Human beings are social beings and while everyone prefers to think that they are independent, it is true that in society, our actions and behaviors are influenced by others. Social influence occurs in different ways but findings from research reveal that there are broadly 4 major types of social influence that include conformity, compliance, obedience, and persuasion. In every social situation, either one or all of these factors are in play as individuals literally “try to win” us over into their different causes. For example, marketers convince you to purchase a product, groups try to influence your behavior, and politicians inculcate their ideas and convictions. However, what are the differences between conformity, compliance, and obedience?
Compliance is when a person changes their behavior to match that of someone else, explicitly or otherwise. Thus, for compliance to occur, a person adapts their actions to another party’s rules or wishes. For example, a fresh recruit in the army is asked to perform specific tasks wither through persuasion or inspiration. The new soldier, therefore, is not being asked to either agree/disagree but the request is something they must deliver or comply with. A compliant individual, therefore, is one that delivers on a specified task as requested. Compliance is overt, as its results are overt behavioral change, which makes it an active form of social influence. If the soldier had not been in the army for example, they would not do the tasks the commander asks them. With time, compliance can also mean internal changes too, as beliefs and values can change in line with the requests demanded.
Conformity, on the other hand, occurs when the group majority influences an individual’s judgment. Solomon Asch (1950) studied the effects of people’s thoughts and behaviors on others, and results revealed that when faced with group pressure, a majority of people chose to go along with the group. Conformity, therefore, can be defined as the decision to change one’s position and to yield to group pressure, even when we do not agree (internally). Some of the factors that influence an individual’s ability to conform include the size of the majority, the presence of another dissenter, and the nature of the responses (public or private). For example, in group settings, people might be asked to choose a single option and when the majority moves to support A instead of B, the remaining minority often conforms. However, when the minority or dissenter has another supporter, they can reduce the conformity rates since others will see that they were not wrong in their assumptions, which they might have chosen to keep private to avoid reprisal. Compliance, or going along with a request/demand, can be a form of conformity.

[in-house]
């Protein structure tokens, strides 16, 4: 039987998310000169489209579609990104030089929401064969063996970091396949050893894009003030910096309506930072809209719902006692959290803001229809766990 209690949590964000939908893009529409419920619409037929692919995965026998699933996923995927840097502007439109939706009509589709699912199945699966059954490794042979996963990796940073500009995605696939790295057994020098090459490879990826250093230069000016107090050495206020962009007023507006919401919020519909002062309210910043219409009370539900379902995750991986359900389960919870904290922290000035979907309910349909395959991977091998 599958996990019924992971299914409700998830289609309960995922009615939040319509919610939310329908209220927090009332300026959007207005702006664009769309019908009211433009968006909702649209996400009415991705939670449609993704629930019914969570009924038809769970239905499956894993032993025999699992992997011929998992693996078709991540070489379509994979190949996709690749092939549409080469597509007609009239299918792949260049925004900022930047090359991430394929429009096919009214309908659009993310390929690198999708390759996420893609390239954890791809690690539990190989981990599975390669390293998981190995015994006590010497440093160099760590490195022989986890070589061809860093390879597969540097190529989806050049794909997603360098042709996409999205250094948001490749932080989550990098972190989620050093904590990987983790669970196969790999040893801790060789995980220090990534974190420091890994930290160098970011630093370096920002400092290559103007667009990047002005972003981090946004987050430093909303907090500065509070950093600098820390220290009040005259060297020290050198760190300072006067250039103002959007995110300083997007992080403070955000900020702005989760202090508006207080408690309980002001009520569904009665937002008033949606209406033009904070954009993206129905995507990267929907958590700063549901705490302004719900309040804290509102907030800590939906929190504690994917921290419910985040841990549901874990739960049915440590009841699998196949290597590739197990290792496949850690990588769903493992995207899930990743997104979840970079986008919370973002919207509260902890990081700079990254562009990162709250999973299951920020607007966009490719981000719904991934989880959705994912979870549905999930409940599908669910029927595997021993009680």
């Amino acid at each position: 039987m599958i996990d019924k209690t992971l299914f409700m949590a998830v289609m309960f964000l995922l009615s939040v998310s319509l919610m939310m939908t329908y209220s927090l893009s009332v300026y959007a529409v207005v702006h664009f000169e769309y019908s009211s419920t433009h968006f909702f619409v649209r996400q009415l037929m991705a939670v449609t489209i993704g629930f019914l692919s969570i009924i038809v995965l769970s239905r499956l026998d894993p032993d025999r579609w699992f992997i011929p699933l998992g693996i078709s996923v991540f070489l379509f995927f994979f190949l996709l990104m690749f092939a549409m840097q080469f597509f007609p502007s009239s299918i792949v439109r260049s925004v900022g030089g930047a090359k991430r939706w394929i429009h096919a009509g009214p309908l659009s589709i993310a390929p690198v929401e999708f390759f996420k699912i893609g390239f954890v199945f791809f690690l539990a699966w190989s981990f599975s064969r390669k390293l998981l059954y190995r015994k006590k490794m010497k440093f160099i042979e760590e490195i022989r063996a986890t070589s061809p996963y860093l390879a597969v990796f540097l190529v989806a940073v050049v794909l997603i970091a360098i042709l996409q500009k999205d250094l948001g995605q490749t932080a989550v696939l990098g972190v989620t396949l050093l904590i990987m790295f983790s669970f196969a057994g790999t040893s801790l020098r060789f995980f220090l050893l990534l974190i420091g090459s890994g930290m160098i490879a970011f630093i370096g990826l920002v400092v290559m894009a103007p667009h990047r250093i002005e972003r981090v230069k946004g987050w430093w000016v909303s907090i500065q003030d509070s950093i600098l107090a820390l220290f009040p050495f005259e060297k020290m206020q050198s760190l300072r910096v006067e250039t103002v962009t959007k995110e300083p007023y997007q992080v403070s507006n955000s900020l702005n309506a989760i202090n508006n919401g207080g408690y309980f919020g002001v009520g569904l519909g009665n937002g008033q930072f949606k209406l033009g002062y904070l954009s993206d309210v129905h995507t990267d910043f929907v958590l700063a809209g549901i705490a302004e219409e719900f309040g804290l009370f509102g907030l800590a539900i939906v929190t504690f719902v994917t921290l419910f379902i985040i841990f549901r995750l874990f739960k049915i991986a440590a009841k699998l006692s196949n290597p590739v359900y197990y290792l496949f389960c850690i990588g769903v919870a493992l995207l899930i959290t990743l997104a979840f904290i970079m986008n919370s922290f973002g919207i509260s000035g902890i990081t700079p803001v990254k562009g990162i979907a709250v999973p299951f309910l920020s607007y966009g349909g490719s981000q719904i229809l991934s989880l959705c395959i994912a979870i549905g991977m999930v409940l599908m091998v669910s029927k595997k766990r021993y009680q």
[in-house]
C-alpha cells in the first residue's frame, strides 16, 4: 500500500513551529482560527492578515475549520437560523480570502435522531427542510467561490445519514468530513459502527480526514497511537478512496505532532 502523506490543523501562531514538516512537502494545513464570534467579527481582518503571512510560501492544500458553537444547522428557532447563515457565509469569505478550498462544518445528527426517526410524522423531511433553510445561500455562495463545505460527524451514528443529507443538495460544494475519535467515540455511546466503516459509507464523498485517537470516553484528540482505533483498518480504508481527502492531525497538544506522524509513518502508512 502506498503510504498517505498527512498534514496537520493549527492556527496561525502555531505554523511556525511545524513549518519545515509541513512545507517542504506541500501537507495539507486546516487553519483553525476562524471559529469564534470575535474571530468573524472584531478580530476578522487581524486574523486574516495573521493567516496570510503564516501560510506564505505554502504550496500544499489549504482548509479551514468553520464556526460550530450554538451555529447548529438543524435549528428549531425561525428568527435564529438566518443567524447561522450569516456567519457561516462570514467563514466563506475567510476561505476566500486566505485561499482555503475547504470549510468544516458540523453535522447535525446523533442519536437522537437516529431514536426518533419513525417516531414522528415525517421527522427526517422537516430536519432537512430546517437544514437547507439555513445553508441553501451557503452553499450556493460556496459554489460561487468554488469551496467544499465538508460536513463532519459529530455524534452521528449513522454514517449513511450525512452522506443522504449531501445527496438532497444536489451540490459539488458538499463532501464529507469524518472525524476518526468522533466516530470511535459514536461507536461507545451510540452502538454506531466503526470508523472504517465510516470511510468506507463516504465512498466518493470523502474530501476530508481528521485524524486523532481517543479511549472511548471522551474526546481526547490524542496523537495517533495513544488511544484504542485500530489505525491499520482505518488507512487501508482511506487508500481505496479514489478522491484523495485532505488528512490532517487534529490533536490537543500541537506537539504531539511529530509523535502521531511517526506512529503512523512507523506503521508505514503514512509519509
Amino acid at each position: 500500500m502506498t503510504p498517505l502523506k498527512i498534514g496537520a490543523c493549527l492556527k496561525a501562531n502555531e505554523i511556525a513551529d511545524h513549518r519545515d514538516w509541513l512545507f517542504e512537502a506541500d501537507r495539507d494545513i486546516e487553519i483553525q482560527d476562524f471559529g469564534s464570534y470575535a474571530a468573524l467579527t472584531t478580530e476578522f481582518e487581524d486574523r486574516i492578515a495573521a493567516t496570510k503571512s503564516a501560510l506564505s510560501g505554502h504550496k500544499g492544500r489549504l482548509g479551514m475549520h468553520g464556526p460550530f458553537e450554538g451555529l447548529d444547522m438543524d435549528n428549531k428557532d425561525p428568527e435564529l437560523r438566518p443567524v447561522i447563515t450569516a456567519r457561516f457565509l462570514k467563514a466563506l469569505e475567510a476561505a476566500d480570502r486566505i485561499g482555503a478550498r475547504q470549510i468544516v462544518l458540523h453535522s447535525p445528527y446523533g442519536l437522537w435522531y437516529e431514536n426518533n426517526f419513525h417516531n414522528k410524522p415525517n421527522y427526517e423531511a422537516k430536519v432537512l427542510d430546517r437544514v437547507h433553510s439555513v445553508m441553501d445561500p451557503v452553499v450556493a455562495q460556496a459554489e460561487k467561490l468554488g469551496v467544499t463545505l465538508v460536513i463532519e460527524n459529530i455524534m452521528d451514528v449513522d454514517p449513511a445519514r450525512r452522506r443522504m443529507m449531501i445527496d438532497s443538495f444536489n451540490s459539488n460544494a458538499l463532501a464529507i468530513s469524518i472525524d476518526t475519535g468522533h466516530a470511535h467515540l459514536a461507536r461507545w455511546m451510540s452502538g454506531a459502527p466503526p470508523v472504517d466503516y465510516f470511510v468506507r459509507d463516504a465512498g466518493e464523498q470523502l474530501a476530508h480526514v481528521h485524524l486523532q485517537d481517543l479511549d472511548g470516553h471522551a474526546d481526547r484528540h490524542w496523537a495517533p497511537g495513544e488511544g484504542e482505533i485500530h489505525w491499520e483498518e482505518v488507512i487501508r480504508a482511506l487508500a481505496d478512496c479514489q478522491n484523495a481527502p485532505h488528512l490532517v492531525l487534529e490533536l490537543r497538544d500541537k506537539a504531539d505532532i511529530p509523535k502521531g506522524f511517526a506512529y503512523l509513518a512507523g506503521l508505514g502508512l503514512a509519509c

Obedience is different from conformity and compliance since it is often backed up by the authority. Obedience, necessarily, is an active form of influence where individuals change their behavior as a response to a direct command or rule. In our lives, various legitimate authorities command our behavior. From home, school, to the government, the society has various authorities that demand our obedience in the delivery of specific tasks in line with general goals. Studies in psychology have revealed that obedience is a trait that can be exhibited in anyone under the right situation/circumstances. For example, followers of certain cults can be looked down upon by outsiders for their gullibility in following “ridiculous commands” that serve their leader’s purposes. However, in society, many are also obedient in following the government and the rules it sets for general conduct. For law-abiding citizens, obeying the leaders and his/her rules is paramount and when violated, there can be severe repercussions.
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